Prehistory and the old history of Son Servera is documented within fourty two archaeological sites. From the pre-talaiotic period the following sites should be highlighted: Caves of Sa Font Gata, Es Rafal Baix and Ca s'Hereu.
From the talai˛tic period the talaiots des Puig, Pula and Ca s'Hereu are the most significant.
The Muslim occupation of Majorca can still be seen in the culture of farming and irrigation, in the agriculture in general, as well as in the names given to certain regions. In the countryside, the population was grouped in small hamlets (alqueries) and farms (possessions).
The territory of Son Servera, with the Islamic conquest, became part of the district Yartan (ArtÓ), along with Capdepera and Sant Llorenš.
The arrival of the troops of the king Jaime I to Majorca was in 1229. We know of the resistance of Muslims in the mountains of ArtÓ, which ended the following year, 1230. King Jaime I granted the Letter of Exemption of Majorca, which set out the rights of the inhabitants of the island. This document had long validity until the Decree of Nueva Planta on the eighteenth century.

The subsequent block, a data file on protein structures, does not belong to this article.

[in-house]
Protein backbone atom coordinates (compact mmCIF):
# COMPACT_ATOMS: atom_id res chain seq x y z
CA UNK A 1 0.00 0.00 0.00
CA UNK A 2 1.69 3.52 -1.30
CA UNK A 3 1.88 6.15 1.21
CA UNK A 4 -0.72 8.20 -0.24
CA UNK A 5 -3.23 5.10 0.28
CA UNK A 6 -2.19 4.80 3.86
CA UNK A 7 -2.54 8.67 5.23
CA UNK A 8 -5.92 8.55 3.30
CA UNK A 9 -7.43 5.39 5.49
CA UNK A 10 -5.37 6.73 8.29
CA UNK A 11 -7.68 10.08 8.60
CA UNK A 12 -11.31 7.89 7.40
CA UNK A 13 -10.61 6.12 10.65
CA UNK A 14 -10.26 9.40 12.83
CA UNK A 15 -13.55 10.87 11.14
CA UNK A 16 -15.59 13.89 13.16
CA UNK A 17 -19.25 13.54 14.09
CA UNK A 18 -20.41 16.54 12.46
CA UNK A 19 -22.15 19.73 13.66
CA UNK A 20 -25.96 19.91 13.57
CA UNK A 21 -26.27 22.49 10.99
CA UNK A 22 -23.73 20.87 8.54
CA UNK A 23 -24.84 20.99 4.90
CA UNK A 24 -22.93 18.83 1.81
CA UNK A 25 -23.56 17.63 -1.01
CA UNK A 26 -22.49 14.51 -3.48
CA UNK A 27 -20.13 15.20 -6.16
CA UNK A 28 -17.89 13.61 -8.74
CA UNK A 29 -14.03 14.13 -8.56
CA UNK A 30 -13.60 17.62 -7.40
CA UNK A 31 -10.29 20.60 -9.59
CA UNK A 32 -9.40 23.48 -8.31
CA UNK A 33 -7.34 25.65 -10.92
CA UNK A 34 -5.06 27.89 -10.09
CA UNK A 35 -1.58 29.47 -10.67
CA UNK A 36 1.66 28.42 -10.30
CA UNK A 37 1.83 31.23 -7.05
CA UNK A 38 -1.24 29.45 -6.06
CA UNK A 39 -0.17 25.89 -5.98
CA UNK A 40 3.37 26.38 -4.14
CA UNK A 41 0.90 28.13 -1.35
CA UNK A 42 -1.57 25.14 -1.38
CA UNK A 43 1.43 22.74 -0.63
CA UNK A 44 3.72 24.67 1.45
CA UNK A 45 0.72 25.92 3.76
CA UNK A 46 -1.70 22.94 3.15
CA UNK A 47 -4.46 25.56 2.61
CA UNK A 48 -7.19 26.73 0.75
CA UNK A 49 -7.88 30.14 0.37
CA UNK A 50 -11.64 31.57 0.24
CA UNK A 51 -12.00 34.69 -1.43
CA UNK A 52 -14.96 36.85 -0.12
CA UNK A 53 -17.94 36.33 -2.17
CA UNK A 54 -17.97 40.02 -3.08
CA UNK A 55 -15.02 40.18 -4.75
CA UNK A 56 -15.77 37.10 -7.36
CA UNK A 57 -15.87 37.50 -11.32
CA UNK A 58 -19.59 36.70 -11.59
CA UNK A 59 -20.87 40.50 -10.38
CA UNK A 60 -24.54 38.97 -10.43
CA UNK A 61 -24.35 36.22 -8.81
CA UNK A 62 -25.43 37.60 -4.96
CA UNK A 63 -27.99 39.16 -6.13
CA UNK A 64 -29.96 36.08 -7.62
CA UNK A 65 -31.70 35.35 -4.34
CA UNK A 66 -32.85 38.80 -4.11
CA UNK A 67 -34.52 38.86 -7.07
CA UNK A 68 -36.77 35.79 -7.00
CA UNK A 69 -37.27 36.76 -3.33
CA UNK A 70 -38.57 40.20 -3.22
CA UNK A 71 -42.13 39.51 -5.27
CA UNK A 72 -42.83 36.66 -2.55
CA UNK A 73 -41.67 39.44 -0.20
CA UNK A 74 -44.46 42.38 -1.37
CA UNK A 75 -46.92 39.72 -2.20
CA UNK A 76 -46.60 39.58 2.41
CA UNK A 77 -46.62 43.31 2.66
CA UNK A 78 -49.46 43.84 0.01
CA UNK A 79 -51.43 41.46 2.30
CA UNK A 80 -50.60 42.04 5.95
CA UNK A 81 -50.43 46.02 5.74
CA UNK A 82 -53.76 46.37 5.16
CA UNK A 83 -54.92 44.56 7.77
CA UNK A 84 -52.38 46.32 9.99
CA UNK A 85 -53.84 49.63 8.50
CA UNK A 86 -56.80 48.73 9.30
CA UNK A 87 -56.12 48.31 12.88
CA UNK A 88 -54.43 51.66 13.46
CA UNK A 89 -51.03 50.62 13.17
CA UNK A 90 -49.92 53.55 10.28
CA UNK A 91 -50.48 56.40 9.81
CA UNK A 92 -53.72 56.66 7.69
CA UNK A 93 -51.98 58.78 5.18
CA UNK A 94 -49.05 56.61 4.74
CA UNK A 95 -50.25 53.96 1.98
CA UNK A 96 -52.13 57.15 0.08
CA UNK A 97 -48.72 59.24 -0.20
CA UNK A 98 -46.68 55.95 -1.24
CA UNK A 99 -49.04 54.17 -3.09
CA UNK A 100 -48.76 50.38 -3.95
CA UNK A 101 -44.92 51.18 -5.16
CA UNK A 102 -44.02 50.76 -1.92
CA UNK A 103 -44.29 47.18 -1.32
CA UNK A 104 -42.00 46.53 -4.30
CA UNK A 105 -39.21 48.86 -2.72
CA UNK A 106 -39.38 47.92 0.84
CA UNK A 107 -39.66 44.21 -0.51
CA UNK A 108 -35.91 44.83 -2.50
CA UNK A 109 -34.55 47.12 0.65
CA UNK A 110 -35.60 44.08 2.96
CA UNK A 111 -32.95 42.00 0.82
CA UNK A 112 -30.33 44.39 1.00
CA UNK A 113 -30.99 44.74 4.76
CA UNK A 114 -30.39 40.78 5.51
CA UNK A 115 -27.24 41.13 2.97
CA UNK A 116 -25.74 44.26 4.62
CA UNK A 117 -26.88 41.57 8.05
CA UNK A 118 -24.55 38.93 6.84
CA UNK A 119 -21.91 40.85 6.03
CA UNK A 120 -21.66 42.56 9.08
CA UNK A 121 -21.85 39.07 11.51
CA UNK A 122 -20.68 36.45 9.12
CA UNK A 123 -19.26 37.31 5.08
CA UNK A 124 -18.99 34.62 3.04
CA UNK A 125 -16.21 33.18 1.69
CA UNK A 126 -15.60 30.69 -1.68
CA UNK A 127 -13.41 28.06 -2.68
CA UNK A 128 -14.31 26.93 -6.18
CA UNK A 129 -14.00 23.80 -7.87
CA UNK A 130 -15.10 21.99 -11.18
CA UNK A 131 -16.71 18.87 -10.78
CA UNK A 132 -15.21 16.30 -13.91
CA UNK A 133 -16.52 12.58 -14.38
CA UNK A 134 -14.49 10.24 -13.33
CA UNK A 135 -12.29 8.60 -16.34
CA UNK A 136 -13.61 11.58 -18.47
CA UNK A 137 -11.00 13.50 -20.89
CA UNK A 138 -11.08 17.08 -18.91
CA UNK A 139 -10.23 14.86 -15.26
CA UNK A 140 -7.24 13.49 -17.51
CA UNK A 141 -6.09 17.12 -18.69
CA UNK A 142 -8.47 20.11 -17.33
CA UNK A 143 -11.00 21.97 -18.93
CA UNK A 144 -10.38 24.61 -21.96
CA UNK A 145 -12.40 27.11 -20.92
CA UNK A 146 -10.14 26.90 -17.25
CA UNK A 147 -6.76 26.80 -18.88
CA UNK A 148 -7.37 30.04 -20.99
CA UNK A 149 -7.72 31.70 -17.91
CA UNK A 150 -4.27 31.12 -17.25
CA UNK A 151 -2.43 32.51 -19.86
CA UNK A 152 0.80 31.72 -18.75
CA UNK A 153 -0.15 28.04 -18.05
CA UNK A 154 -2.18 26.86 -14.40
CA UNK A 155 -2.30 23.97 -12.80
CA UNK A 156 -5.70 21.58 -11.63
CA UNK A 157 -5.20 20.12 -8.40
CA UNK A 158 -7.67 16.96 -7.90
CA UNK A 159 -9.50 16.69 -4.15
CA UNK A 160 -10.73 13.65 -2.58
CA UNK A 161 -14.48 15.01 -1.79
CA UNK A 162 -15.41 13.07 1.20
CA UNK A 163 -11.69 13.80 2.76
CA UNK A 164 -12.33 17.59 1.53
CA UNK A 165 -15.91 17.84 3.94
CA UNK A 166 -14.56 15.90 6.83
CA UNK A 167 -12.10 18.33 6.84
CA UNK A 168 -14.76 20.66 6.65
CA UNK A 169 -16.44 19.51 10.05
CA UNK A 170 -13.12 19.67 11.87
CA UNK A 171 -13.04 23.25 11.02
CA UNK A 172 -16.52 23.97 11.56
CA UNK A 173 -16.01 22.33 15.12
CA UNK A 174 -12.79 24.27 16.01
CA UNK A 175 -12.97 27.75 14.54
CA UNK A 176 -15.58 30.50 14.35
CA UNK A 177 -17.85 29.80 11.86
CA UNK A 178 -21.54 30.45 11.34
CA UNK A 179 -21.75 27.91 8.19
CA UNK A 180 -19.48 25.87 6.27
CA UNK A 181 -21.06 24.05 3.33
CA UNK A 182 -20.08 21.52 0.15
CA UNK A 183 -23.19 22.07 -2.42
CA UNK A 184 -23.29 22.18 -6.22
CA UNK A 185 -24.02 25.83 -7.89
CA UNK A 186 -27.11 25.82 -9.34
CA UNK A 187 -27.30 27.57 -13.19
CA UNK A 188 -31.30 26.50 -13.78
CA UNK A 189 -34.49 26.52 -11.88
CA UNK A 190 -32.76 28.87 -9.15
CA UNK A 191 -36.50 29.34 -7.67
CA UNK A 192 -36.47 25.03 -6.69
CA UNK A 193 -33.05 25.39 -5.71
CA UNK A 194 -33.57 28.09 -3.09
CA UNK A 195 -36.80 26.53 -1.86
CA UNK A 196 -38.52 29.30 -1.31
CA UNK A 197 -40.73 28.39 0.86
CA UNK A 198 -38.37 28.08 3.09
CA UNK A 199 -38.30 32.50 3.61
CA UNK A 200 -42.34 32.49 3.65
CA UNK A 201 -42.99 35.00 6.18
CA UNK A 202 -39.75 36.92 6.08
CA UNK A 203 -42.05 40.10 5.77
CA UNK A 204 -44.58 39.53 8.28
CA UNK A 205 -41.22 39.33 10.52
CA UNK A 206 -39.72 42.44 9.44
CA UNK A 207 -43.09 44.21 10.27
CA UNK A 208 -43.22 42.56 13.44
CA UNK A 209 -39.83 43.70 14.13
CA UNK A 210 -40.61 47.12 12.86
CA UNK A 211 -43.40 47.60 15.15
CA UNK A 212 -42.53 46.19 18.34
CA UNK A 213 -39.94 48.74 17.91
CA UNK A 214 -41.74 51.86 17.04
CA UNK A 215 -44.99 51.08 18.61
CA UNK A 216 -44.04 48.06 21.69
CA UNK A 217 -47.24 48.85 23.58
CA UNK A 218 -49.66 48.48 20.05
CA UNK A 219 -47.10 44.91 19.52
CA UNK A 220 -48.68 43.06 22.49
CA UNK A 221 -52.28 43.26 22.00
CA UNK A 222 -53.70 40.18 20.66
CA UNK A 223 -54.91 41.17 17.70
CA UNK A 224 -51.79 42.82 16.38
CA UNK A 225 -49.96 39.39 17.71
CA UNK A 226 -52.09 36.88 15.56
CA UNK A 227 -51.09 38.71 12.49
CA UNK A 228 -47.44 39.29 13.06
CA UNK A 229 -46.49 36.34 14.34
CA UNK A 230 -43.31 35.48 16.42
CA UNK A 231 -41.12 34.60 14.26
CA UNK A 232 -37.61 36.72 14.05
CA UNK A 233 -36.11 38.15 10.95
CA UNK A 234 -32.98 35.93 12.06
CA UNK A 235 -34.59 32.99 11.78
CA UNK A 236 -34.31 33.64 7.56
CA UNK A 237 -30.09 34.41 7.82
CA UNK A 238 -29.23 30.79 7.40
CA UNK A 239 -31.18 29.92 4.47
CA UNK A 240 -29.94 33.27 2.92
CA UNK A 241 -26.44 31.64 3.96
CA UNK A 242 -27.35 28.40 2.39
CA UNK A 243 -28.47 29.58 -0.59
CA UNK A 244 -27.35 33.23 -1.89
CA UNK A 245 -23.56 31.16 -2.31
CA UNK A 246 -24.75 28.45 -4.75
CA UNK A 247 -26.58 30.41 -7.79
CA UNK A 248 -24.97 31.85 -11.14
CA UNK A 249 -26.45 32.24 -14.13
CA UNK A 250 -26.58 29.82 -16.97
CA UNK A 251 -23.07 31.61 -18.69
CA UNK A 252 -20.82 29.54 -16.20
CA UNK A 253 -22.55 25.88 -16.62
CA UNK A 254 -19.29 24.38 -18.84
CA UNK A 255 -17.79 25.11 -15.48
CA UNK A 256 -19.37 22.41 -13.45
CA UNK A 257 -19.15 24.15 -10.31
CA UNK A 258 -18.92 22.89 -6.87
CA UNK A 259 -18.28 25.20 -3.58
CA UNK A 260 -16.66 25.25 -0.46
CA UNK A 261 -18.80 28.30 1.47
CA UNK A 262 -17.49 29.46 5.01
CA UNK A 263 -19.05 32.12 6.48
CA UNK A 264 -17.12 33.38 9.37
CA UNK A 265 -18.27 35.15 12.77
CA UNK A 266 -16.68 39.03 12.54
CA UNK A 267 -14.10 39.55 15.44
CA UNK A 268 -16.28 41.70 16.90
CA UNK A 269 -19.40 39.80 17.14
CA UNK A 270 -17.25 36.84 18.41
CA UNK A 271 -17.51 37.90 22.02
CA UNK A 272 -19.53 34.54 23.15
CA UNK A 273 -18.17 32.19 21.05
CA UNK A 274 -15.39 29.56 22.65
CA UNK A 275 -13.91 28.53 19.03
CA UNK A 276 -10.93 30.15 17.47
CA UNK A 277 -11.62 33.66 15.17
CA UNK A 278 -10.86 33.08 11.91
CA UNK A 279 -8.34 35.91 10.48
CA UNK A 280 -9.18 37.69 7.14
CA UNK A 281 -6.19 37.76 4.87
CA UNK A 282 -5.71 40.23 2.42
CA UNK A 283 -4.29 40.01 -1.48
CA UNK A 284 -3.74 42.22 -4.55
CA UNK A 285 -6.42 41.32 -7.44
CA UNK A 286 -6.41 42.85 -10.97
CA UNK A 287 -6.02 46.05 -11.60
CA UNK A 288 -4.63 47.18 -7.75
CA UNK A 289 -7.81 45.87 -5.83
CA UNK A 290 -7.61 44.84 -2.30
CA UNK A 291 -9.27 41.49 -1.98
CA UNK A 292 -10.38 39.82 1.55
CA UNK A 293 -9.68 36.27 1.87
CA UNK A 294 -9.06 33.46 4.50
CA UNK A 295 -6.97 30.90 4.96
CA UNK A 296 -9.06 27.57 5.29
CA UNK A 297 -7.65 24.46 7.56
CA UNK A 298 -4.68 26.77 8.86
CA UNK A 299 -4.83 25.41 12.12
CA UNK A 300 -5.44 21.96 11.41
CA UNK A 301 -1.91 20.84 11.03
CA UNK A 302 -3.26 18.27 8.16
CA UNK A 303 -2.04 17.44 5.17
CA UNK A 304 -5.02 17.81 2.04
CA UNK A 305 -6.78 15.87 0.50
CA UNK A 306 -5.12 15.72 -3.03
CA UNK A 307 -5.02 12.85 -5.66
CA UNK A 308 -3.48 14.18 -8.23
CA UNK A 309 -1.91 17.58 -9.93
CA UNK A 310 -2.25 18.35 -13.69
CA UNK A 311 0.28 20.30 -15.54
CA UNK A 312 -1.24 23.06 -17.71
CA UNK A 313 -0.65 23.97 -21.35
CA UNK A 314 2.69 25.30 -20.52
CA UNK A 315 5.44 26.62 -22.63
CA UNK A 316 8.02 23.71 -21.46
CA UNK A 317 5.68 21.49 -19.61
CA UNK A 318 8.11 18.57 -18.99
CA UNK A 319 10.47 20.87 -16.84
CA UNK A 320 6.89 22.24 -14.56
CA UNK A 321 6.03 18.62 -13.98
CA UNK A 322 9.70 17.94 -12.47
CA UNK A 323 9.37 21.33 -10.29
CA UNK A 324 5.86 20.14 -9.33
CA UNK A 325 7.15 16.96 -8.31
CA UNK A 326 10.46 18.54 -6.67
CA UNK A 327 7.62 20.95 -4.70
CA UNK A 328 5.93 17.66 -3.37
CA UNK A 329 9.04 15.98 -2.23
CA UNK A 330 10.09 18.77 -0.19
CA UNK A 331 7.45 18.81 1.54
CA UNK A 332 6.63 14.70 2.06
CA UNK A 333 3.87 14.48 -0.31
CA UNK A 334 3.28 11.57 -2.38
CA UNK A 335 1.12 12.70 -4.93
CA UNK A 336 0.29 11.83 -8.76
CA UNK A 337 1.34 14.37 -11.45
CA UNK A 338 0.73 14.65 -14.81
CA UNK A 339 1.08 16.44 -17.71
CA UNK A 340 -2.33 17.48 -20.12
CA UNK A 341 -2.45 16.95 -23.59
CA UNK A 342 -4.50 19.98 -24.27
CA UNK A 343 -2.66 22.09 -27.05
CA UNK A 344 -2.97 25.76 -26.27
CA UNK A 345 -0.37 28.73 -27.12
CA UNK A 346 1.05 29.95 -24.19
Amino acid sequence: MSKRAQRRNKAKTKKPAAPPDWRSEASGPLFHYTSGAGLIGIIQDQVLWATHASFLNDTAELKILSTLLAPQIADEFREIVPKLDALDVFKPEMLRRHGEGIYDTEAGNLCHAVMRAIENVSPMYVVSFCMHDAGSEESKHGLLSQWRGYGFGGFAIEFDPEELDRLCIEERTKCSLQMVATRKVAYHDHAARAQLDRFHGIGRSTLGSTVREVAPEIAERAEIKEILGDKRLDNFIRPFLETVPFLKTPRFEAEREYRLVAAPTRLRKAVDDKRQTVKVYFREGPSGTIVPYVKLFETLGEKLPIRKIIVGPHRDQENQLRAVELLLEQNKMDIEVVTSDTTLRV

After the conquest of the island, allotment of Mallorca was held. The territory was divided into large pieces of land. Jaime I was left with a important land which included: Inca, Pollenša, Sineu, Petra, ArtÓ, Montu´ri, the mountains, half of the s'Albufera marshes and half of Palma city. Jaime I offered part of the land to his allies. The origin of Son Servera is found in this fact.
Between the years 1250 and 1300, we find two large landowners in our region: the Ferri and the Cervera. Through a series of family alliances, the manor house of Binicanella passed from generation to generation until it was divided between two Servera brothers in 1474. Part of land was called Son Frai GarÝ, while the other was called Ca s'Hereu.
In the eighteenth century, Son Frai GarÝ was auctioned by the Council of Mallorca (Real Audiencia de Mallorca) and bought by the University of ArtÓ, while the possession of Ca s'Hereu was distributed as an inheritance to the children of Salvador Servera.
Son Servera did not have its own administration until the nineteenth century when it became independent of the town of ArtÓ. The article 310 of the Constitution of Cßdiz (year 1812), said that the municipalities with more than 1.000 inhabitants were to be formed in villages. It was like this that Son Servera became independent although it lost it two years later. The final independence from ArtÓ was in 1837.
In 1820, the bubonic plague swept through our town and reduced the population considerably. It also affected ArtÓ, Capdepera, Sant Llorenš and Manacor.
In the late nineteenth century we must emphasize the participation of the population of Son Servera (serverins) in the War for the Independence of Cuba and the Philippines.
During the twentieth century the economy of Son Servera has suffered a significant change. It was based on agriculture, livestock and to a lesser extent, fishing, and now it has become one of the tourist centers of the island.